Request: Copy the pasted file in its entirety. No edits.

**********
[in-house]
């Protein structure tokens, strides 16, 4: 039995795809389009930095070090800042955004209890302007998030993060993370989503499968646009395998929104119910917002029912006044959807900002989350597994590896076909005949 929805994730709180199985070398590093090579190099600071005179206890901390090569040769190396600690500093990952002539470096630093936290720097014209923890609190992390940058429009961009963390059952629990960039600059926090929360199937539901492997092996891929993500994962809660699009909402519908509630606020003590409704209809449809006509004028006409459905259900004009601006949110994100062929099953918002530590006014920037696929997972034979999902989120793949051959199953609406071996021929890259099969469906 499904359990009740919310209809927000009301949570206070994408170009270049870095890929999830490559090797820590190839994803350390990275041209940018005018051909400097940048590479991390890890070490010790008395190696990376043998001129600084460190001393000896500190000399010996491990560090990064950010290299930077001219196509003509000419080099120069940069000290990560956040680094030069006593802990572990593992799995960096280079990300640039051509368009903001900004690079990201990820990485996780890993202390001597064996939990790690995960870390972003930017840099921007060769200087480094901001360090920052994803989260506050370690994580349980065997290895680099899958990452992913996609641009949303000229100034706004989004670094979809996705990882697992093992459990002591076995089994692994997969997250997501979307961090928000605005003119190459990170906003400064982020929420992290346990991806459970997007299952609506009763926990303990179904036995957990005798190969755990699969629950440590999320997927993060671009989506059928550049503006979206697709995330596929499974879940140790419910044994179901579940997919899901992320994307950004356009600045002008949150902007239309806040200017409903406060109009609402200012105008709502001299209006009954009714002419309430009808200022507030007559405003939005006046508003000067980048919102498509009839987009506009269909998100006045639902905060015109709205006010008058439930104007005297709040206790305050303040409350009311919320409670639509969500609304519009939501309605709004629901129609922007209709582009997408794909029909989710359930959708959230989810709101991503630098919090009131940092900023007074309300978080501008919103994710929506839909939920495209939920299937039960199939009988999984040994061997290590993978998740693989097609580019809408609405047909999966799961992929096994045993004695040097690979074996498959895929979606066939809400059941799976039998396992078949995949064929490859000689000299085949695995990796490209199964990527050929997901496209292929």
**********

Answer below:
[in-house]
């Protein structure tokens, strides 16, 4: 039995795809389009930095070090800042955004209890302007998030993060993370989503499968646009395998929104119910917002029912006044959807900002989350597994590896076909005949 929805994730709180199985070398590093090579190099600071005179206890901390090569040769190396600690500093990952002539470096630093936290720097014209923890609190992390940058429009961009963390059952629990960039600059926090929360199937539901492997092996891929993500994962809660699009909402519908509630606020003590409704209809449809006509004028006409459905259900004009601006949110994100062929099953918002530590006014920037696929997972034979999902989120793949051959199953609406071996021929890259099969469906 499904359990009740919310209809927000009301949570206070994408170009270049870095890929999830490559090797820590190839994803350390990275041209940018005018051909400097940048590479991390890890070490010790008395190696990376043998001129600084460190001393000896500190000399010996491990560090990064950010290299930077001219196509003509000419080099120069940069000290990560956040680094030069006593802990572990593992799995960096280079990300640039051509368009903001900004690079990201990820990485996780890993202390001597064996939990790690995960870390972003930017840099921007060769200087480094901001360090920052994803989260506050370690994580349980065997290895680099899958990452992913996609641009949303000229100034706004989004670094979809996705990882697992093992459990002591076995089994692994997969997250997501979307961090928000605005003119190459990170906003400064982020929420992290346990991806459970997007299952609506009763926990303990179904036995957990005798190969755990699969629950440590999320997927993060671009989506059928550049503006979206697709995330596929499974879940140790419910044994179901579940997919899901992320994307950004356009600045002008949150902007239309806040200017409903406060109009609402200012105008709502001299209006009954009714002419309430009808200022507030007559405003939005006046508003000067980048919102498509009839987009506009269909998100006045639902905060015109709205006010008058439930104007005297709040206790305050303040409350009311919320409670639509969500609304519009939501309605709004629901129609922007209709582009997408794909029909989710359930959708959230989810709101991503630098919090009131940092900023007074309300978080501008919103994710929506839909939920495209939920299937039960199939009988999984040994061997290590993978998740693989097609580019809408609405047909999966799961992929096994045993004695040097690979074996498959895929979606066939809400059941799976039998396992078949995949064929490859000689000299085949695995990796490209199964990527050929997901496209292929």